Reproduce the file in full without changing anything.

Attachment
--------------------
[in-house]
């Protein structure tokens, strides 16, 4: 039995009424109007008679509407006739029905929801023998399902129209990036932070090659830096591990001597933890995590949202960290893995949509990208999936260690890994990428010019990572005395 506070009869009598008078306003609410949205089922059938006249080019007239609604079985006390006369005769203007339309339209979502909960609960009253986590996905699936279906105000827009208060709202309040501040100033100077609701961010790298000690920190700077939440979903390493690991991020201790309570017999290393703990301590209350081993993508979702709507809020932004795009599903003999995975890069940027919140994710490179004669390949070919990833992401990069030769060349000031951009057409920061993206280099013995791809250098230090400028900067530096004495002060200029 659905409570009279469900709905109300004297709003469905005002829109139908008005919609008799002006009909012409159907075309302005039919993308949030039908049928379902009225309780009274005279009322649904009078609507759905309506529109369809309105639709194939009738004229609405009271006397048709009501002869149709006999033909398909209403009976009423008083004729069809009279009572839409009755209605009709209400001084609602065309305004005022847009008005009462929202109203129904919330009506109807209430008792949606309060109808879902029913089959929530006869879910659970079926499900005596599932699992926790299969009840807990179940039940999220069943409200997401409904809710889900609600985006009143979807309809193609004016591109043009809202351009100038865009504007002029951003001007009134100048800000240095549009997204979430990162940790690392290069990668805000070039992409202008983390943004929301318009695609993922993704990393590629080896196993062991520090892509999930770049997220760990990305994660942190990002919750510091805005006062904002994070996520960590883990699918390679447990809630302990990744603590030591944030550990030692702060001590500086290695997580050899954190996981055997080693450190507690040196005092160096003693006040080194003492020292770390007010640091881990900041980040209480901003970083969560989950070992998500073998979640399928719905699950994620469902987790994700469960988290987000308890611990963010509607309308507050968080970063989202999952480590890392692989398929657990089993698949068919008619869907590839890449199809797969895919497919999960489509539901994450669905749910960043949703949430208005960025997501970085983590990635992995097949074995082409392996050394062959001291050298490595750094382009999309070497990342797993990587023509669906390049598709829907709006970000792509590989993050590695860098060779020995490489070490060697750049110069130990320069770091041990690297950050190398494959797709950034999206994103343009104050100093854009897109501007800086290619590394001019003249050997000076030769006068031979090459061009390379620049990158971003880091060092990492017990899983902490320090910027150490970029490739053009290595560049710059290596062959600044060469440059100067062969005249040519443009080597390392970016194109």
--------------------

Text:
[in-house]
């Protein structure tokens, strides 16, 4: 039995009424109007008679509407006739029905929801023998399902129209990036932070090659830096591990001597933890995590949202960290893995949509990208999936260690890994990428010019990572005395 506070009869009598008078306003609410949205089922059938006249080019007239609604079985006390006369005769203007339309339209979502909960609960009253986590996905699936279906105000827009208060709202309040501040100033100077609701961010790298000690920190700077939440979903390493690991991020201790309570017999290393703990301590209350081993993508979702709507809020932004795009599903003999995975890069940027919140994710490179004669390949070919990833992401990069030769060349000031951009057409920061993206280099013995791809250098230090400028900067530096004495002060200029 659905409570009279469900709905109300004297709003469905005002829109139908008005919609008799002006009909012409159907075309302005039919993308949030039908049928379902009225309780009274005279009322649904009078609507759905309506529109369809309105639709194939009738004229609405009271006397048709009501002869149709006999033909398909209403009976009423008083004729069809009279009572839409009755209605009709209400001084609602065309305004005022847009008005009462929202109203129904919330009506109807209430008792949606309060109808879902029913089959929530006869879910659970079926499900005596599932699992926790299969009840807990179940039940999220069943409200997401409904809710889900609600985006009143979807309809193609004016591109043009809202351009100038865009504007002029951003001007009134100048800000240095549009997204979430990162940790690392290069990668805000070039992409202008983390943004929301318009695609993922993704990393590629080896196993062991520090892509999930770049997220760990990305994660942190990002919750510091805005006062904002994070996520960590883990699918390679447990809630302990990744603590030591944030550990030692702060001590500086290695997580050899954190996981055997080693450190507690040196005092160096003693006040080194003492020292770390007010640091881990900041980040209480901003970083969560989950070992998500073998979640399928719905699950994620469902987790994700469960988290987000308890611990963010509607309308507050968080970063989202999952480590890392692989398929657990089993698949068919008619869907590839890449199809797969895919497919999960489509539901994450669905749910960043949703949430208005960025997501970085983590990635992995097949074995082409392996050394062959001291050298490595750094382009999309070497990342797993990587023509669906390049598709829907709006970000792509590989993050590695860098060779020995490489070490060697750049110069130990320069770091041990690297950050190398494959797709950034999206994103343009104050100093854009897109501007800086290619590394001019003249050997000076030769006068031979090459061009390379620049990158971003880091060092990492017990899983902490320090910027150490970029490739053009290595560049710059290596062959600044060469440059100067062969005249040519443009080597390392970016194109």